ICD-10-CM Code F84.5

Asperger's syndrome

Version 2020 Billable Code

Valid for Submission

F84.5 is a billable code used to specify a medical diagnosis of asperger's syndrome. The code is valid for the year 2020 for the submission of HIPAA-covered transactions. The ICD-10-CM code F84.5 might also be used to specify conditions or terms like asperger's disorder or residual asperger's disorder or schizophrenia or schizophrenic disorders or subchronic schizophrenia.

ICD-10:F84.5
Short Description:Asperger's syndrome
Long Description:Asperger's syndrome

Tabular List of Diseases and Injuries

The Tabular List of Diseases and Injuries is a list of ICD-10 codes, organized "head to toe" into chapters and sections with guidance for inclusions, exclusions, descriptions and more. The following references are applicable to the code F84.5:

Inclusion Terms

Inclusion Terms
These terms are the conditions for which that code is to be used. The terms may be synonyms of the code title, or, in the case of "other specified" codes, the terms are a list of the various conditions assigned to that code. The inclusion terms are not necessarily exhaustive. Additional terms found only in the Alphabetic Index may also be assigned to a code.
  • Asperger's disorder
  • Autistic psychopathy
  • Schizoid disorder of childhood

Index to Diseases and Injuries

The Index to Diseases and Injuries is an alphabetical listing of medical terms, with each term mapped to one or more ICD-10 code(s). The following references for the code F84.5 are found in the index:


Synonyms

The following clinical terms are approximate synonyms or lay terms that might be used to identify the correct diagnosis code:

  • Asperger's disorder
  • Residual Asperger's disorder
  • Schizophrenia
  • Schizophrenic disorders
  • Subchronic schizophrenia

Clinical Information

  • ASPERGER SYNDROME-. a disorder beginning in childhood whose essential features are persistent impairment in reciprocal social communication and social interaction and restricted repetitive patterns of behavior interests or activities. these symptoms may limit or impair everyday functioning. from dsm 5

Convert F84.5 to ICD-9

  • 299.80 - Pervasv dev dis-cur NEC (Approximate Flag)
  • 299.81 - Pervasv dev dis-res NEC (Approximate Flag)

Code Classification

  • Mental and behavioural disorders (F00–F99)
    • Pervasive and specific developmental disorders (F80-F89)
      • Pervasive developmental disorders (F84)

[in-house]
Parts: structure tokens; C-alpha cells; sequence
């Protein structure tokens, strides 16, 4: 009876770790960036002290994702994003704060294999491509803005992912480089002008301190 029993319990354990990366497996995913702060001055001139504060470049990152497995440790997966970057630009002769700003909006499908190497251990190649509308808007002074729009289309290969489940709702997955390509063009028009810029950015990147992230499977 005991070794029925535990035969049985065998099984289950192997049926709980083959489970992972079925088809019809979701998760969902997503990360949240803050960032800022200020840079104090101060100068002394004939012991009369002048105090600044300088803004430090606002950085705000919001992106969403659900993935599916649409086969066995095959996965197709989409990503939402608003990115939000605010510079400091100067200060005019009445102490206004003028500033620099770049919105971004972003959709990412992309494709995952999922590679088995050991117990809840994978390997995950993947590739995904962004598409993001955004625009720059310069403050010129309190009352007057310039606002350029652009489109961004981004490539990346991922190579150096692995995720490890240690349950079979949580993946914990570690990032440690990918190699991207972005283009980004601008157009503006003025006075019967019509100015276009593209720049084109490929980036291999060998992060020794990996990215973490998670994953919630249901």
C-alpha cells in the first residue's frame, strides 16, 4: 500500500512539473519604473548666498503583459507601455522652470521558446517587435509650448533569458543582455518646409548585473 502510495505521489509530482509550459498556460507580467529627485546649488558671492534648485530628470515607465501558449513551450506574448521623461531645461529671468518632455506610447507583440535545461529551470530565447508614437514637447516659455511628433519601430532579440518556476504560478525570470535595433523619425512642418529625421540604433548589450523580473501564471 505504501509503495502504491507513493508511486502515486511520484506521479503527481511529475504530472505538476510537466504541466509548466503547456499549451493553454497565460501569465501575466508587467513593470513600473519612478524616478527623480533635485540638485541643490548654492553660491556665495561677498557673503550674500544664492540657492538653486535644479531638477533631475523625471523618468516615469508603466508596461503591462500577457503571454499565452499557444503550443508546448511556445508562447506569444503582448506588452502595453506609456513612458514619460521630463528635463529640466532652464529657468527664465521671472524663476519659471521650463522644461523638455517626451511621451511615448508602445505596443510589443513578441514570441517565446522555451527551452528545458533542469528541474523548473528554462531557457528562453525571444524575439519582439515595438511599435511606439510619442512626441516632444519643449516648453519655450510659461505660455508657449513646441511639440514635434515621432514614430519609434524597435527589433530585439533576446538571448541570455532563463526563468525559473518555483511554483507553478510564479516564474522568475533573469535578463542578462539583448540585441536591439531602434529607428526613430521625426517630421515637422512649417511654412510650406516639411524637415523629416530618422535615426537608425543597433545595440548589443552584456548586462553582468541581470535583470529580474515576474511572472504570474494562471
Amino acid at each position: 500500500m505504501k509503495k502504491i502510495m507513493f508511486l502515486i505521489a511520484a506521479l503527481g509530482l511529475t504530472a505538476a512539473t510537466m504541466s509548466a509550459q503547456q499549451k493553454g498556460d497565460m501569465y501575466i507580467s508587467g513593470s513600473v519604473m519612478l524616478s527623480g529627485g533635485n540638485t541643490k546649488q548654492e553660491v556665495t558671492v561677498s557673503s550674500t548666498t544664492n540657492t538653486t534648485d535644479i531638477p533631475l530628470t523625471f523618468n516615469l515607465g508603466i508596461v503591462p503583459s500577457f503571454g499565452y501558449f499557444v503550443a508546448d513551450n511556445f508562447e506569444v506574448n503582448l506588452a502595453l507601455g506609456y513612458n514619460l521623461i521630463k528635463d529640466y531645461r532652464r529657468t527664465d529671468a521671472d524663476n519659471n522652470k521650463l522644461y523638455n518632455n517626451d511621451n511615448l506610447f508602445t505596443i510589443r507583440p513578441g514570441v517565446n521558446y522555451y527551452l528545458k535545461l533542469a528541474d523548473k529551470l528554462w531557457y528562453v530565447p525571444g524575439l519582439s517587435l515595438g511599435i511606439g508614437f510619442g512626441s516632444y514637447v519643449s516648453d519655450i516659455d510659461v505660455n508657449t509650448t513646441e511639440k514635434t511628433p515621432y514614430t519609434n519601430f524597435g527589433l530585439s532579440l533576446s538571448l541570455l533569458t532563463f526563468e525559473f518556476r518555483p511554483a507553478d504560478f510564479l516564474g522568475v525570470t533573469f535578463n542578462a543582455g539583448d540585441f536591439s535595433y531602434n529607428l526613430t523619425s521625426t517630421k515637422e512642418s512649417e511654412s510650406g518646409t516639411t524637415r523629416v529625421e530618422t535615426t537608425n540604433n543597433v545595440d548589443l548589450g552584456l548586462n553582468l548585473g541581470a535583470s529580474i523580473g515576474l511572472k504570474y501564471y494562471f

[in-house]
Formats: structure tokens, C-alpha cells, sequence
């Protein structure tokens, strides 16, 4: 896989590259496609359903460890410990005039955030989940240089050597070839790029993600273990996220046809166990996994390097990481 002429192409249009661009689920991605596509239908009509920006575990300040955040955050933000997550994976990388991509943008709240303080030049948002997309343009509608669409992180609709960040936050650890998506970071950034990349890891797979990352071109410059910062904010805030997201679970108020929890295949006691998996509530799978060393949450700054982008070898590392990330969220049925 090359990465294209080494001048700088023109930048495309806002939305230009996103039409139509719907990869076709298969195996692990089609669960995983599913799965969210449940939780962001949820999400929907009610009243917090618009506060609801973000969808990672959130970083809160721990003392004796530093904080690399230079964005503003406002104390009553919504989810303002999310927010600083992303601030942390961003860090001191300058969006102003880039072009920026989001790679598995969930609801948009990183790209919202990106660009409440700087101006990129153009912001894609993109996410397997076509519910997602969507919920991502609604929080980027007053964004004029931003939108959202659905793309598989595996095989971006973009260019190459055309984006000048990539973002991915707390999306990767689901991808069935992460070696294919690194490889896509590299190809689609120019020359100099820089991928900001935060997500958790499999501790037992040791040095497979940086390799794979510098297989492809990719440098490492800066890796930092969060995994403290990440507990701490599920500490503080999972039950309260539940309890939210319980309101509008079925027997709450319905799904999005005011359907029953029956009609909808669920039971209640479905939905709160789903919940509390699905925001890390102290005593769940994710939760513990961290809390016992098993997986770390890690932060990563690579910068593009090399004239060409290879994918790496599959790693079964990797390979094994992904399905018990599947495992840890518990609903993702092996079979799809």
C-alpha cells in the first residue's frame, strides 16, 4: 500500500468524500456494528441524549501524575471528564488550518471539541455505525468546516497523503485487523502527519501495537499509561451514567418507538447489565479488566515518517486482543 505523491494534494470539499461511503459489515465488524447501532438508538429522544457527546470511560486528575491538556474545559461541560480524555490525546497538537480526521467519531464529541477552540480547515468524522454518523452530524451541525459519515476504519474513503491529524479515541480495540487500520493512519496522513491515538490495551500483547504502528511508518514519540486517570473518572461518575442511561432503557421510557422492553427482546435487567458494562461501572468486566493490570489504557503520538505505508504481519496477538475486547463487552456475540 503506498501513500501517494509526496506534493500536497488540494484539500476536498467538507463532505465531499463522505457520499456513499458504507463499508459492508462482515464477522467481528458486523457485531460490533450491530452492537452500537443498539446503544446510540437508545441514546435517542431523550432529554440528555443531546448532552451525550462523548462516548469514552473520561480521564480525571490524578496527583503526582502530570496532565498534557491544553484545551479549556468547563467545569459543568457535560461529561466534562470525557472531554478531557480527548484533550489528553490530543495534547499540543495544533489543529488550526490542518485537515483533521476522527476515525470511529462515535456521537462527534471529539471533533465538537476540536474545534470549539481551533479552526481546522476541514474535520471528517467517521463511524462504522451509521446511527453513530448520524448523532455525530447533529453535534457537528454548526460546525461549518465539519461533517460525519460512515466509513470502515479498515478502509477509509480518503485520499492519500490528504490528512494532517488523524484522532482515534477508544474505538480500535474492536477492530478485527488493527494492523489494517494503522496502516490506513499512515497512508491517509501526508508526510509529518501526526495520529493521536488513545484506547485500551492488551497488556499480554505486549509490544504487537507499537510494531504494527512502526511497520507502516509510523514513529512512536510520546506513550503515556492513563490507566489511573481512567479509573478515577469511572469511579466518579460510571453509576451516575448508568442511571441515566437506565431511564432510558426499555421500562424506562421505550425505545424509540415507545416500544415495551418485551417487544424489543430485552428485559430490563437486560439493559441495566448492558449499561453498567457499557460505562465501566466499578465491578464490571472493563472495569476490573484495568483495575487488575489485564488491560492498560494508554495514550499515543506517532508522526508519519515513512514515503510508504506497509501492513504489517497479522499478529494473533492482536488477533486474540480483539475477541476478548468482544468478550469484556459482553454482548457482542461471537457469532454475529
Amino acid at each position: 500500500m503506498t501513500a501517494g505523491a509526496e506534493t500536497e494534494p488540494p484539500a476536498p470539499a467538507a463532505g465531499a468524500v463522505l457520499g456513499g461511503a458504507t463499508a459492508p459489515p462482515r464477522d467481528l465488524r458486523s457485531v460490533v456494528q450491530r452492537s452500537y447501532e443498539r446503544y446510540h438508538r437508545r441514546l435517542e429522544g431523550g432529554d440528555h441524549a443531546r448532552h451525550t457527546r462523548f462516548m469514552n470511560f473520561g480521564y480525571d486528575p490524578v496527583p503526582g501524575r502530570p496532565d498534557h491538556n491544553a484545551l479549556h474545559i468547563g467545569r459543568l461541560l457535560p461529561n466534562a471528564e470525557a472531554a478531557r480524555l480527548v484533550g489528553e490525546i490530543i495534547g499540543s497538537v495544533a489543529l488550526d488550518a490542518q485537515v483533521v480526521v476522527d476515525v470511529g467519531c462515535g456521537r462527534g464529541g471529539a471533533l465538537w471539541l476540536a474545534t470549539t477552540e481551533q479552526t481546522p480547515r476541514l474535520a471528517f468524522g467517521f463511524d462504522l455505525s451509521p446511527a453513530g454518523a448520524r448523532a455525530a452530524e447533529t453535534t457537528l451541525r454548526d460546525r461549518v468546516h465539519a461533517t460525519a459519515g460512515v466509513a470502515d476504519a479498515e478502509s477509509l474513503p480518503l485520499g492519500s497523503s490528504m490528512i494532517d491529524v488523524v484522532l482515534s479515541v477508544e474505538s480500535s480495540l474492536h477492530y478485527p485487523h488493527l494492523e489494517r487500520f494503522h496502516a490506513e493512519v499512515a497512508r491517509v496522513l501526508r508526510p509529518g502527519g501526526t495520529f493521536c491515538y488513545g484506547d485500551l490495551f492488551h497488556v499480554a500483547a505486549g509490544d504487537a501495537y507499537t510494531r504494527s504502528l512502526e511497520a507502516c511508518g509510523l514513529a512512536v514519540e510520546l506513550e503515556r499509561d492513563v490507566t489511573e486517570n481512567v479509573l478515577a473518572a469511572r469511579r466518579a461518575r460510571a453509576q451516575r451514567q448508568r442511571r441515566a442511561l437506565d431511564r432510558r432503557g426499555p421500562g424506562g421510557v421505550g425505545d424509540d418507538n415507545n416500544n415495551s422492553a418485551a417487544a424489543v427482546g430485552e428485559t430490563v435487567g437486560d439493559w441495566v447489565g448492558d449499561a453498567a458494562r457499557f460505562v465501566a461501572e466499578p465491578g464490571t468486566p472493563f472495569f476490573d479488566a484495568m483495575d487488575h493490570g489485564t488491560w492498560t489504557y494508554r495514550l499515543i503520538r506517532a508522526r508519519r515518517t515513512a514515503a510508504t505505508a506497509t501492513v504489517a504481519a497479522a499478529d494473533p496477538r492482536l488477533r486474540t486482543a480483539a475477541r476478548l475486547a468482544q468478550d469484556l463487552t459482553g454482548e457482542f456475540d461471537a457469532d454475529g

Code History

  • FY 2016 - New Code, effective from 10/1/2015 through 9/30/2016
    (First year ICD-10-CM implemented into the HIPAA code set)
  • FY 2017 - No Change, effective from 10/1/2016 through 9/30/2017
  • FY 2018 - No Change, effective from 10/1/2017 through 9/30/2018
  • FY 2019 - No Change, effective from 10/1/2018 through 9/30/2019
  • FY 2020 - No Change, effective from 10/1/2019 through 9/30/2020

Information for Patients


Autism Spectrum Disorder

Autism spectrum disorder (ASD) is a neurological and developmental disorder that begins early in childhood and lasts throughout a person's life. It affects how a person acts and interacts with others, communicates, and learns. It includes what used to be known as Asperger syndrome and pervasive developmental disorders.

It is called a "spectrum" disorder because people with ASD can have a range of symptoms. People with ASD might have problems talking with you, or they might not look you in the eye when you talk to them. They may also have restricted interests and repetitive behaviors. They may spend a lot of time putting things in order, or they may say the same sentence again and again. They may often seem to be in their "own world."

At well-child checkups, the health care provider should check your child's development. If there are signs of ASD, your child will have a comprehensive evaluation. It may include a team of specialists, doing various tests and evaluations to make a diagnosis.

The causes of ASD are not known. Research suggests that both genes and environment play important roles.

There is currently no one standard treatment for ASD. There are many ways to increase your child's ability to grow and learn new skills. Starting them early can lead to better results. Treatments include behavior and communication therapies, skills training, and medicines to control symptoms.

NIH: National Institute of Child Health and Human Development


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